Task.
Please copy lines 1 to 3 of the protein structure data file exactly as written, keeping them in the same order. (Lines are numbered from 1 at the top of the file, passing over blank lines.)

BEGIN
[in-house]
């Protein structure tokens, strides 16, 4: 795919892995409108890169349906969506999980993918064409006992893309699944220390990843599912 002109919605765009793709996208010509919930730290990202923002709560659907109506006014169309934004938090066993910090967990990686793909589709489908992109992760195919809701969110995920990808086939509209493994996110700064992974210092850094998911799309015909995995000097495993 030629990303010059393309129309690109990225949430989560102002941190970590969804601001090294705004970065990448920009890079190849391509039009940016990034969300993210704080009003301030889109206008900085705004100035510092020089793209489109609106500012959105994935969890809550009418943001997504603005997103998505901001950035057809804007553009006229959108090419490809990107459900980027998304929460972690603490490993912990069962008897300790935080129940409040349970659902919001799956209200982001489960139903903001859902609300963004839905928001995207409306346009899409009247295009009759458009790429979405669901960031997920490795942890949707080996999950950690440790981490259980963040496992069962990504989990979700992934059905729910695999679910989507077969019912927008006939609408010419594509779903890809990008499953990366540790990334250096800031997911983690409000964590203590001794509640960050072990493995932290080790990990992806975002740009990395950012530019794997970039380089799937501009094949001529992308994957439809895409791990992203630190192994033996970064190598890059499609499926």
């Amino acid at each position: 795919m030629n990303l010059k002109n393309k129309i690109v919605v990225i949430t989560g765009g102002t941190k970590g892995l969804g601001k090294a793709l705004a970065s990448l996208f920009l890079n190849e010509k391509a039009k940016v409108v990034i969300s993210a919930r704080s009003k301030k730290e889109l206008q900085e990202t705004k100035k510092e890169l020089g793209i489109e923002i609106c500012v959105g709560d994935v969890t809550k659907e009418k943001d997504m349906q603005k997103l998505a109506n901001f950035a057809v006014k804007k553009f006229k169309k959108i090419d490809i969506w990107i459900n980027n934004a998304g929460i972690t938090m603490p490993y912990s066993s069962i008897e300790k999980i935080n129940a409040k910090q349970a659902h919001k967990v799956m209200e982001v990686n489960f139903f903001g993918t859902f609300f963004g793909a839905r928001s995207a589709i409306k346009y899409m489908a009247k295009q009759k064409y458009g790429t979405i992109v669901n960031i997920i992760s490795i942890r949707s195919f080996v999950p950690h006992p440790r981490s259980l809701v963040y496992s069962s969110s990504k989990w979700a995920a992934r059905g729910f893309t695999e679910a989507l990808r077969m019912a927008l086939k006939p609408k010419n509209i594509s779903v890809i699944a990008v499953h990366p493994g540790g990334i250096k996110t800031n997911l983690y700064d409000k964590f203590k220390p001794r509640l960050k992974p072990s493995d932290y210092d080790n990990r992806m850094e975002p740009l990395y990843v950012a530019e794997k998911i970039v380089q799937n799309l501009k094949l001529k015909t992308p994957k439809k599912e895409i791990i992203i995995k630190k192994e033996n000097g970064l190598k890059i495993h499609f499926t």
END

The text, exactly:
[in-house]
């Protein structure tokens, strides 16, 4: 795919892995409108890169349906969506999980993918064409006992893309699944220390990843599912 002109919605765009793709996208010509919930730290990202923002709560659907109506006014169309934004938090066993910090967990990686793909589709489908992109992760195919809701969110995920990808086939509209493994996110700064992974210092850094998911799309015909995995000097495993 030629990303010059393309129309690109990225949430989560102002941190970590969804601001090294705004970065990448920009890079190849391509039009940016990034969300993210704080009003301030889109206008900085705004100035510092020089793209489109609106500012959105994935969890809550009418943001997504603005997103998505901001950035057809804007553009006229959108090419490809990107459900980027998304929460972690603490490993912990069962008897300790935080129940409040349970659902919001799956209200982001489960139903903001859902609300963004839905928001995207409306346009899409009247295009009759458009790429979405669901960031997920490795942890949707080996999950950690440790981490259980963040496992069962990504989990979700992934059905729910695999679910989507077969019912927008006939609408010419594509779903890809990008499953990366540790990334250096800031997911983690409000964590203590001794509640960050072990493995932290080790990990992806975002740009990395950012530019794997970039380089799937501009094949001529992308994957439809895409791990992203630190192994033996970064190598890059499609499926």
């Amino acid at each position: 795919m030629n990303l010059k002109n393309k129309i690109v919605v990225i949430t989560g765009g102002t941190k970590g892995l969804g601001k090294a793709l705004a970065s990448l996208f920009l890079n190849e010509k391509a039009k940016v409108v990034i969300s993210a919930r704080s009003k301030k730290e889109l206008q900085e990202t705004k100035k510092e890169l020089g793209i489109e923002i609106c500012v959105g709560d994935v969890t809550k659907e009418k943001d997504m349906q603005k997103l998505a109506n901001f950035a057809v006014k804007k553009f006229k169309k959108i090419d490809i969506w990107i459900n980027n934004a998304g929460i972690t938090m603490p490993y912990s066993s069962i008897e300790k999980i935080n129940a409040k910090q349970a659902h919001k967990v799956m209200e982001v990686n489960f139903f903001g993918t859902f609300f963004g793909a839905r928001s995207a589709i409306k346009y899409m489908a009247k295009q009759k064409y458009g790429t979405i992109v669901n960031i997920i992760s490795i942890r949707s195919f080996v999950p950690h006992p440790r981490s259980l809701v963040y496992s069962s969110s990504k989990w979700a995920a992934r059905g729910f893309t695999e679910a989507l990808r077969m019912a927008l086939k006939p609408k010419n509209i594509s779903v890809i699944a990008v499953h990366p493994g540790g990334i250096k996110t800031n997911l983690y700064d409000k964590f203590k220390p001794r509640l960050k992974p072990s493995d932290y210092d080790n990990r992806m850094e975002p740009l990395y990843v950012a530019e794997k998911i970039v380089q799937n799309l501009k094949l001529k015909t992308p994957k439809k599912e895409i791990i992203i995995k630190k192994e033996n000097g970064l190598k890059i495993h499609f499926t």